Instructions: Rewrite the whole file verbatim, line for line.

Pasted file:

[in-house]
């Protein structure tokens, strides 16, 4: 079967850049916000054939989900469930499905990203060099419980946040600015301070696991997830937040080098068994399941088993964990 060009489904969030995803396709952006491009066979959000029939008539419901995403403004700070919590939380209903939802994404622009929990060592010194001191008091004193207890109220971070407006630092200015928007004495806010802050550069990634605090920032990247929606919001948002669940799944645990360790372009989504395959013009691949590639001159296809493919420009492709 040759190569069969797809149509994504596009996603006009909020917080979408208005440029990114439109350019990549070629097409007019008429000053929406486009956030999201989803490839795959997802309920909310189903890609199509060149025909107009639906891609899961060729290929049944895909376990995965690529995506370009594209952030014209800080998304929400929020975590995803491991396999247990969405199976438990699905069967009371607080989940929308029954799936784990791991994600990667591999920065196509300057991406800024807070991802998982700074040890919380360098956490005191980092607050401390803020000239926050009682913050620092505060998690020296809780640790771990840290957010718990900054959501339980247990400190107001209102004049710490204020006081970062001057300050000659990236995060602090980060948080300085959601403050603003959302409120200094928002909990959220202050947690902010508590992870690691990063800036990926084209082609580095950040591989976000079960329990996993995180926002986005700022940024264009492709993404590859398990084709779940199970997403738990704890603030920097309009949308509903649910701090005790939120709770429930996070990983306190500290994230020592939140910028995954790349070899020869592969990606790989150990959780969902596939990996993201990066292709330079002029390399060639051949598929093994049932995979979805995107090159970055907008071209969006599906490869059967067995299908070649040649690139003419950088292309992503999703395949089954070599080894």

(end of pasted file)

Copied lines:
[in-house]
């Protein structure tokens, strides 16, 4: 079967850049916000054939989900469930499905990203060099419980946040600015301070696991997830937040080098068994399941088993964990 060009489904969030995803396709952006491009066979959000029939008539419901995403403004700070919590939380209903939802994404622009929990060592010194001191008091004193207890109220971070407006630092200015928007004495806010802050550069990634605090920032990247929606919001948002669940799944645990360790372009989504395959013009691949590639001159296809493919420009492709 040759190569069969797809149509994504596009996603006009909020917080979408208005440029990114439109350019990549070629097409007019008429000053929406486009956030999201989803490839795959997802309920909310189903890609199509060149025909107009639906891609899961060729290929049944895909376990995965690529995506370009594209952030014209800080998304929400929020975590995803491991396999247990969405199976438990699905069967009371607080989940929308029954799936784990791991994600990667591999920065196509300057991406800024807070991802998982700074040890919380360098956490005191980092607050401390803020000239926050009682913050620092505060998690020296809780640790771990840290957010718990900054959501339980247990400190107001209102004049710490204020006081970062001057300050000659990236995060602090980060948080300085959601403050603003959302409120200094928002909990959220202050947690902010508590992870690691990063800036990926084209082609580095950040591989976000079960329990996993995180926002986005700022940024264009492709993404590859398990084709779940199970997403738990704890603030920097309009949308509903649910701090005790939120709770429930996070990983306190500290994230020592939140910028995954790349070899020869592969990606790989150990959780969902596939990996993201990066292709330079002029390399060639051949598929093994049932995979979805995107090159970055907008071209969006599906490869059967067995299908070649040649690139003419950088292309992503999703395949089954070599080894």